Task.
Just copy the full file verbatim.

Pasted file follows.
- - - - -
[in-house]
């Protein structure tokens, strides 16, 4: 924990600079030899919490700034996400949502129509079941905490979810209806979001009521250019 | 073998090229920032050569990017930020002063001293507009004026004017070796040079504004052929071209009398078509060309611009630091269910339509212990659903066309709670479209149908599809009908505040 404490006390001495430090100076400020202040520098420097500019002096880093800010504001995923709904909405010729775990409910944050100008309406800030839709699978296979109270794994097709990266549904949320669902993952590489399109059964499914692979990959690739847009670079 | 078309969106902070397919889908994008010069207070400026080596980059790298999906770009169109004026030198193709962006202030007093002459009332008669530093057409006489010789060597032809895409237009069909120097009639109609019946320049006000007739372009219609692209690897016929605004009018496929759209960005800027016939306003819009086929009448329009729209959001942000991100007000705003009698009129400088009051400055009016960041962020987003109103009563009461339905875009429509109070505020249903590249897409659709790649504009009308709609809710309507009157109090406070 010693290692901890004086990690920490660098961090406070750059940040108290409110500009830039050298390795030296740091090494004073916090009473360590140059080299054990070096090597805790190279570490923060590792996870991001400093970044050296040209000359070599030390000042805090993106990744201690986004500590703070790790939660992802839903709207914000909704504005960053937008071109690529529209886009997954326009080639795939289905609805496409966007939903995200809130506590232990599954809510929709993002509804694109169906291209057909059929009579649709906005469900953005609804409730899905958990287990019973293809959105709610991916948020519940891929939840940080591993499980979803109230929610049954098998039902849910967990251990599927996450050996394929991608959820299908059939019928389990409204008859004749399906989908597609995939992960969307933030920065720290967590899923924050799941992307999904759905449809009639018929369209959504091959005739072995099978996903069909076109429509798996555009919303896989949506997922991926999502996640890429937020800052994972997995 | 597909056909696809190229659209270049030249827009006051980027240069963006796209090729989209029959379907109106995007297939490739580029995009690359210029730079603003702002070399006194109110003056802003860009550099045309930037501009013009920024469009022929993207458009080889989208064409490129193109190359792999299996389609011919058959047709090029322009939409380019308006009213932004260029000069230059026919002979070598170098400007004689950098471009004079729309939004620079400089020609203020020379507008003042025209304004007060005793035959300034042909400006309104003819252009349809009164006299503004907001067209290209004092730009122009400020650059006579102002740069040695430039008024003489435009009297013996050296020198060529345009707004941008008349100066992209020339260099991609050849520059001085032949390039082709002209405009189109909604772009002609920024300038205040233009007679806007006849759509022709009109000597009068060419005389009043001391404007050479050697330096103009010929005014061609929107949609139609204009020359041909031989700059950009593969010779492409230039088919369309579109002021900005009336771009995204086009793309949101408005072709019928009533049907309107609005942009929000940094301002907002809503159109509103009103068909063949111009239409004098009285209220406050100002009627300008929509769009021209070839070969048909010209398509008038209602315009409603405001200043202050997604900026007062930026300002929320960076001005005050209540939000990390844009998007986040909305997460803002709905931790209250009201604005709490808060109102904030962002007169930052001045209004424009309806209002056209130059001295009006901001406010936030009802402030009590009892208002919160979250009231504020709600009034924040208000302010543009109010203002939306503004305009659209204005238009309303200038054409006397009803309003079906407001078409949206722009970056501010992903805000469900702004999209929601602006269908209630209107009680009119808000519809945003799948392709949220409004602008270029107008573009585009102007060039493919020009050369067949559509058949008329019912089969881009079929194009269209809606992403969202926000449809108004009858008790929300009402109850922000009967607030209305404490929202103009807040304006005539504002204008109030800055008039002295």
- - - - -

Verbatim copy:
[in-house]
């Protein structure tokens, strides 16, 4: 924990600079030899919490700034996400949502129509079941905490979810209806979001009521250019 | 073998090229920032050569990017930020002063001293507009004026004017070796040079504004052929071209009398078509060309611009630091269910339509212990659903066309709670479209149908599809009908505040 404490006390001495430090100076400020202040520098420097500019002096880093800010504001995923709904909405010729775990409910944050100008309406800030839709699978296979109270794994097709990266549904949320669902993952590489399109059964499914692979990959690739847009670079 | 078309969106902070397919889908994008010069207070400026080596980059790298999906770009169109004026030198193709962006202030007093002459009332008669530093057409006489010789060597032809895409237009069909120097009639109609019946320049006000007739372009219609692209690897016929605004009018496929759209960005800027016939306003819009086929009448329009729209959001942000991100007000705003009698009129400088009051400055009016960041962020987003109103009563009461339905875009429509109070505020249903590249897409659709790649504009009308709609809710309507009157109090406070 010693290692901890004086990690920490660098961090406070750059940040108290409110500009830039050298390795030296740091090494004073916090009473360590140059080299054990070096090597805790190279570490923060590792996870991001400093970044050296040209000359070599030390000042805090993106990744201690986004500590703070790790939660992802839903709207914000909704504005960053937008071109690529529209886009997954326009080639795939289905609805496409966007939903995200809130506590232990599954809510929709993002509804694109169906291209057909059929009579649709906005469900953005609804409730899905958990287990019973293809959105709610991916948020519940891929939840940080591993499980979803109230929610049954098998039902849910967990251990599927996450050996394929991608959820299908059939019928389990409204008859004749399906989908597609995939992960969307933030920065720290967590899923924050799941992307999904759905449809009639018929369209959504091959005739072995099978996903069909076109429509798996555009919303896989949506997922991926999502996640890429937020800052994972997995 | 597909056909696809190229659209270049030249827009006051980027240069963006796209090729989209029959379907109106995007297939490739580029995009690359210029730079603003702002070399006194109110003056802003860009550099045309930037501009013009920024469009022929993207458009080889989208064409490129193109190359792999299996389609011919058959047709090029322009939409380019308006009213932004260029000069230059026919002979070598170098400007004689950098471009004079729309939004620079400089020609203020020379507008003042025209304004007060005793035959300034042909400006309104003819252009349809009164006299503004907001067209290209004092730009122009400020650059006579102002740069040695430039008024003489435009009297013996050296020198060529345009707004941008008349100066992209020339260099991609050849520059001085032949390039082709002209405009189109909604772009002609920024300038205040233009007679806007006849759509022709009109000597009068060419005389009043001391404007050479050697330096103009010929005014061609929107949609139609204009020359041909031989700059950009593969010779492409230039088919369309579109002021900005009336771009995204086009793309949101408005072709019928009533049907309107609005942009929000940094301002907002809503159109509103009103068909063949111009239409004098009285209220406050100002009627300008929509769009021209070839070969048909010209398509008038209602315009409603405001200043202050997604900026007062930026300002929320960076001005005050209540939000990390844009998007986040909305997460803002709905931790209250009201604005709490808060109102904030962002007169930052001045209004424009309806209002056209130059001295009006901001406010936030009802402030009590009892208002919160979250009231504020709600009034924040208000302010543009109010203002939306503004305009659209204005238009309303200038054409006397009803309003079906407001078409949206722009970056501010992903805000469900702004999209929601602006269908209630209107009680009119808000519809945003799948392709949220409004602008270029107008573009585009102007060039493919020009050369067949559509058949008329019912089969881009079929194009269209809606992403969202926000449809108004009858008790929300009402109850922000009967607030209305404490929202103009807040304006005539504002204008109030800055008039002295």